Control three to four involved a lot of descent on scree.  At one point early on the first day when I was climbing up on scree somebody shouted "below".  As my hearing in not very good, I looked up and shouted back "Pardon?"  For those that understand mountain jargon, "below" means: protect your head, curl into a ball and await a load of falling rock which is about to come your way!  The thing you most definitely don't do , is put your face up towards the avalanche and politely say 'pardon'  Having survived despite my lack of mountaineering knowledge on the previous day, I decided to try out my new found intelligence en-route to the next control.  As I was sliding down the scree, I dislodged some rocks which looked as if they might do some damage to the pair below us.  I shouted "below" and was amazed to see the couple run for cover, curl up and wait for the rocks to stop.  This gave us time to catch up with them! The last section to the final control and finish was all downhill and we really started to speed up again.  The control was on a bridge on the Great Langdale Beck.  As we punched the final control, we had a short distance to go to the finish.  The feeling of elation as we finished was almost tangible.

The Saunders Mountain Marathon had taken us 11 hours and 30 minutes to complete; 6 hours and 20 minutes on day one and 5 hours and 10 minutes on day two.  As we arrived back in the event area, exhausted, thirsty and hungry, we were supplied with a free meal and drinks.  Time to compare routes and look at the results.  As we expected the other ladies, who were at least 20 years our junior had beaten us to the finish, but we were second ladies out of 30 other female competitors in our class.  We were also second veterans in the class.  Not bad for a first attempt, even if I did just tag along behind my mentor most of the way.  I might even do it again!

I did indeed do it again several times.  The other most memorable time was about 5 weeks after my 10 hour breast reconstruction - had promised plastic surgeon I would not jeopardise his lovely work by running for at least 6 months!  He never did find out though! Read what partner Anne remembers of the next time we did a little jaunt across mountains together below:

I thought I would just remind you about the start of our second Saunders Mountain Marathon together. As I recall, 5 weeks prior to the event, you had undergone surgery to be given a new breast. Your consultant, aware of your anxiety to get back to running, had issued strict instructions that you were not to run competitively for 6 months.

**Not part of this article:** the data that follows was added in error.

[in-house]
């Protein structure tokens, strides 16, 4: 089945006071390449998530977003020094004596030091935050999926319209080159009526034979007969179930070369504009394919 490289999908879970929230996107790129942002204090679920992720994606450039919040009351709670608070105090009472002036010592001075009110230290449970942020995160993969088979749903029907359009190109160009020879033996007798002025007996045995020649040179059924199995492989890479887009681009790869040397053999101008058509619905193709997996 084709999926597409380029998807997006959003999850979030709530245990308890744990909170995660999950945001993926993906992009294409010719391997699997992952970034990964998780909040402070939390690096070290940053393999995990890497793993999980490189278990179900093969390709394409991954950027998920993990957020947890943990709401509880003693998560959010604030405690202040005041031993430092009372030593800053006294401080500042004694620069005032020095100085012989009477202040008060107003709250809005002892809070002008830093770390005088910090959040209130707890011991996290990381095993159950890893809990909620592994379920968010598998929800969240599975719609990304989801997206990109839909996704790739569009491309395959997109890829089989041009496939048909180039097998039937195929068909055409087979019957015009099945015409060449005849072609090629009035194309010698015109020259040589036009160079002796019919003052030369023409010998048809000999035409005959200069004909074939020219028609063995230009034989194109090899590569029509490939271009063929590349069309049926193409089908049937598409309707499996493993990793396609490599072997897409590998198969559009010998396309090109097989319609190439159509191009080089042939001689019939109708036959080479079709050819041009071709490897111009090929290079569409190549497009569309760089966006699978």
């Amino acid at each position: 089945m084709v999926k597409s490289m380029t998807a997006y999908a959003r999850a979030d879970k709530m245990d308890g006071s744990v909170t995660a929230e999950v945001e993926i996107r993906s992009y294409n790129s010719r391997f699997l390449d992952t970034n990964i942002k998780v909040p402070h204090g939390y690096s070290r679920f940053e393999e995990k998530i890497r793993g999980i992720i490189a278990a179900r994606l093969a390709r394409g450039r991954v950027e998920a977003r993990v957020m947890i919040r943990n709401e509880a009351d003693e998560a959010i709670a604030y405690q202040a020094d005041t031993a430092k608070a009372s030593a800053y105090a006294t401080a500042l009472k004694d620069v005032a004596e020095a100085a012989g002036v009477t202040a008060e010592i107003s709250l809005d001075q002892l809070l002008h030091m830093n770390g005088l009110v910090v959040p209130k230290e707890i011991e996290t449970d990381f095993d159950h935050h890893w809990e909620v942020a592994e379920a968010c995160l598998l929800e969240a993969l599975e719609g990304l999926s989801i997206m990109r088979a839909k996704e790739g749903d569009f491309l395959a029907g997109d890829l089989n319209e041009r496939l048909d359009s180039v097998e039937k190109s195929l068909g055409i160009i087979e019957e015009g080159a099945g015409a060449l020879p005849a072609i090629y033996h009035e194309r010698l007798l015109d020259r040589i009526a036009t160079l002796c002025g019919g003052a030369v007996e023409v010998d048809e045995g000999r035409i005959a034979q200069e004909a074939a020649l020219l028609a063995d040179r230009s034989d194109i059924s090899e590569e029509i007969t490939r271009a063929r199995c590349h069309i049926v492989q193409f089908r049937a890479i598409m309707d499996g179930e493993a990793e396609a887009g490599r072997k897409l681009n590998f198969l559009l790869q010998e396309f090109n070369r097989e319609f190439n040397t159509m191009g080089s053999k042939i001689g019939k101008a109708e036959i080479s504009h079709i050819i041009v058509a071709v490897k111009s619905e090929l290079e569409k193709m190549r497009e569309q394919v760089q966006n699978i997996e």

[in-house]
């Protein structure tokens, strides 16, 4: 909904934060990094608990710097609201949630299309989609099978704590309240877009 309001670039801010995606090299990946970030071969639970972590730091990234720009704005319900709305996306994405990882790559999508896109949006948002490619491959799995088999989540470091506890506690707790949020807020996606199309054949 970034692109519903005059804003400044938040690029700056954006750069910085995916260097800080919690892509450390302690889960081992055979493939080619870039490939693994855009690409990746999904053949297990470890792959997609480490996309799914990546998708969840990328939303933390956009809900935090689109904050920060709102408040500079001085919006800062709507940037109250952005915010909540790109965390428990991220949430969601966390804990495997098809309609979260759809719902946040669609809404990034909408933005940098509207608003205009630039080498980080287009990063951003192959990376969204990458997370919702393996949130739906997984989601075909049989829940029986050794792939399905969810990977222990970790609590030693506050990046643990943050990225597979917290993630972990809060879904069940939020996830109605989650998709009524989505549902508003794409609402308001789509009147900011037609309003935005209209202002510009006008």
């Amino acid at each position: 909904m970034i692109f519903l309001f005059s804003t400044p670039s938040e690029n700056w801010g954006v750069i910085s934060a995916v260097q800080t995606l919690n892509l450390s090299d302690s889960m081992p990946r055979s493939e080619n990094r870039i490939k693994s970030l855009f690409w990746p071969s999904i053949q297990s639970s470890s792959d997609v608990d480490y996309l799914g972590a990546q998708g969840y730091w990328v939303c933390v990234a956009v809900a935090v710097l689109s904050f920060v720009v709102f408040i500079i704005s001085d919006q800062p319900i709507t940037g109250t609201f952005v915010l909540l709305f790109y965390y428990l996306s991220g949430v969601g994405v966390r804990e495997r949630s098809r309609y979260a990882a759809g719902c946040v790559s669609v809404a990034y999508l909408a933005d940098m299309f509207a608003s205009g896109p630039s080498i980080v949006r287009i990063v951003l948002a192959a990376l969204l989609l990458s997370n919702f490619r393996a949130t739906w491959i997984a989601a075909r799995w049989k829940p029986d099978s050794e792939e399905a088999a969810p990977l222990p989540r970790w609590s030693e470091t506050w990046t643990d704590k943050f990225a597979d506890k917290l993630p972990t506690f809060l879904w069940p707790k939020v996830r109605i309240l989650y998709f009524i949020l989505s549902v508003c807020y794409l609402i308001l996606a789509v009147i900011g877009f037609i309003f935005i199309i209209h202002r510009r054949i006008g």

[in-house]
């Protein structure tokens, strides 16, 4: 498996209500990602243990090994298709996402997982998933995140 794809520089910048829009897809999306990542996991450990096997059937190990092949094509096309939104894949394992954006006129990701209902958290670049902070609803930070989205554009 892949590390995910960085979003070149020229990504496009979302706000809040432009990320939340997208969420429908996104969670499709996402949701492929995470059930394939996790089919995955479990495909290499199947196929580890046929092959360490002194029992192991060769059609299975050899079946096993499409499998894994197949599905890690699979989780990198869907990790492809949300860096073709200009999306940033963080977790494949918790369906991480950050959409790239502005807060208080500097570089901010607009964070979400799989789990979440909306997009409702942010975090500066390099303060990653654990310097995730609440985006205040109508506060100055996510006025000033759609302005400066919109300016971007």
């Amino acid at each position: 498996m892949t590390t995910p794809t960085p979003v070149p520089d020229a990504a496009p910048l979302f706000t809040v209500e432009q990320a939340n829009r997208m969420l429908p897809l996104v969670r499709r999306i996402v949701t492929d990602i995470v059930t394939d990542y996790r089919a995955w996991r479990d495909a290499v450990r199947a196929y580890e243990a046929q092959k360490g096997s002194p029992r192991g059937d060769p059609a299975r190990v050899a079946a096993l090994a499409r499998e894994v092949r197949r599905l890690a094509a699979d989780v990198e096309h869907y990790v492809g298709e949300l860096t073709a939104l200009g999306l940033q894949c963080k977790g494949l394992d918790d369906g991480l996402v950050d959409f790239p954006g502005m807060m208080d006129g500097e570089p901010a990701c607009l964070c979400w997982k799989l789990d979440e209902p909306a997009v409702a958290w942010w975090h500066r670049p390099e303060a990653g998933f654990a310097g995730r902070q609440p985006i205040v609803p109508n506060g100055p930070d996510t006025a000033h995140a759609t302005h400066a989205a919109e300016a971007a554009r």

Well, we were in the Lakes together when I received the news that my partner Emily could not take part in the event. I needed to find a new partner urgently. “Preposterous!” said David when it was first suggested that you take part. Needless to say you did just that – I think we agreed that we would not run much of the course.

The only real problem occurred at 6am before we had even started the event. We were in a dormitory of Grasmere youth hostel; it was dark. You announced that you had lost the artificial nipple you had been given; the breast reconstruction hadn’t run to a new nipple! You were uncharacteristically adamant that we couldn’t possibly go without the said nipple. You had an appointment with the consultant on the following Monday and he would suspect you hadn’t been following instructions if you turned up without it.

You cannot switch the light on in a youth hostel while people are still asleep, so there was nothing for it but to get down on our hands and knees in the dark and try and locate the missing nipple by feeling for it. It seemed to take ages to find; I felt that any minute somebody would wake up and ask us just what we were doing on the floor!

You did brilliantly to complete the 2 day event of 36 km over mountainous terrain, carrying a heavy rucksack and camping out over night. The consultant asked how you were recovering from the operation on the Monday morning. He was very pleased with your response – you told him that you had been doing some gentle walking!

1 comment:

  1. If I remember correctly, I think the actual warning from the plastic surgeon was that if you wrecked this breast he wasn't going to make you another!